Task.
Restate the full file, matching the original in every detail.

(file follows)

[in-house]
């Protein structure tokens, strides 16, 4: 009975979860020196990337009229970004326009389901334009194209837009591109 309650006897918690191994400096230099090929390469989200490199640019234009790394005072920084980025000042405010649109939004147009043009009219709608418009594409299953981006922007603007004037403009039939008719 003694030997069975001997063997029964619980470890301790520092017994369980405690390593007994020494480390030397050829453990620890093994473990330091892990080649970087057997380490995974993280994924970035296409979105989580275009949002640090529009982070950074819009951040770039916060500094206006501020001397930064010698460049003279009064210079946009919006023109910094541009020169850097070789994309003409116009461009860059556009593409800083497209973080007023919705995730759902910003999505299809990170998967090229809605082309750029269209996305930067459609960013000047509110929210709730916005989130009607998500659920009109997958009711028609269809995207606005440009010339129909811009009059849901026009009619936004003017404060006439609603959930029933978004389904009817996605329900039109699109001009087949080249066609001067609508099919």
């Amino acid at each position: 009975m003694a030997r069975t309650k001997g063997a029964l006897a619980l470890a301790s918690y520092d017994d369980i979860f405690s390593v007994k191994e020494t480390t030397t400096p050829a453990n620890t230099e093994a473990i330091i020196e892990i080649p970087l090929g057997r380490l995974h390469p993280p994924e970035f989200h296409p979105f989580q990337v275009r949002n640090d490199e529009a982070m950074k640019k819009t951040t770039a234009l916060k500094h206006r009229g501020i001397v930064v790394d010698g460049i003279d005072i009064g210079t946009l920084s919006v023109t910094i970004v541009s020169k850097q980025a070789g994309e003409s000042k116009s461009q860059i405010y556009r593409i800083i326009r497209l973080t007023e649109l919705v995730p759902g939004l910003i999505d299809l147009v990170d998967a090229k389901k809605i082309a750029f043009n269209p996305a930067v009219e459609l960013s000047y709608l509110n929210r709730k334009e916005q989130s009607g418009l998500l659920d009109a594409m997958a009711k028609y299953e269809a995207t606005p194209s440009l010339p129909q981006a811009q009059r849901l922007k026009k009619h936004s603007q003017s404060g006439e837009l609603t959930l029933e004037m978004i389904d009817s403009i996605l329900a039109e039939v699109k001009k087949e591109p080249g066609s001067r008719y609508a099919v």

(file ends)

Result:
[in-house]
């Protein structure tokens, strides 16, 4: 009975979860020196990337009229970004326009389901334009194209837009591109 309650006897918690191994400096230099090929390469989200490199640019234009790394005072920084980025000042405010649109939004147009043009009219709608418009594409299953981006922007603007004037403009039939008719 003694030997069975001997063997029964619980470890301790520092017994369980405690390593007994020494480390030397050829453990620890093994473990330091892990080649970087057997380490995974993280994924970035296409979105989580275009949002640090529009982070950074819009951040770039916060500094206006501020001397930064010698460049003279009064210079946009919006023109910094541009020169850097070789994309003409116009461009860059556009593409800083497209973080007023919705995730759902910003999505299809990170998967090229809605082309750029269209996305930067459609960013000047509110929210709730916005989130009607998500659920009109997958009711028609269809995207606005440009010339129909811009009059849901026009009619936004003017404060006439609603959930029933978004389904009817996605329900039109699109001009087949080249066609001067609508099919």
């Amino acid at each position: 009975m003694a030997r069975t309650k001997g063997a029964l006897a619980l470890a301790s918690y520092d017994d369980i979860f405690s390593v007994k191994e020494t480390t030397t400096p050829a453990n620890t230099e093994a473990i330091i020196e892990i080649p970087l090929g057997r380490l995974h390469p993280p994924e970035f989200h296409p979105f989580q990337v275009r949002n640090d490199e529009a982070m950074k640019k819009t951040t770039a234009l916060k500094h206006r009229g501020i001397v930064v790394d010698g460049i003279d005072i009064g210079t946009l920084s919006v023109t910094i970004v541009s020169k850097q980025a070789g994309e003409s000042k116009s461009q860059i405010y556009r593409i800083i326009r497209l973080t007023e649109l919705v995730p759902g939004l910003i999505d299809l147009v990170d998967a090229k389901k809605i082309a750029f043009n269209p996305a930067v009219e459609l960013s000047y709608l509110n929210r709730k334009e916005q989130s009607g418009l998500l659920d009109a594409m997958a009711k028609y299953e269809a995207t606005p194209s440009l010339p129909q981006a811009q009059r849901l922007k026009k009619h936004s603007q003017s404060g006439e837009l609603t959930l029933e004037m978004i389904d009817s403009i996605l329900a039109e039939v699109k001009k087949e591109p080249g066609s001067r008719y609508a099919v």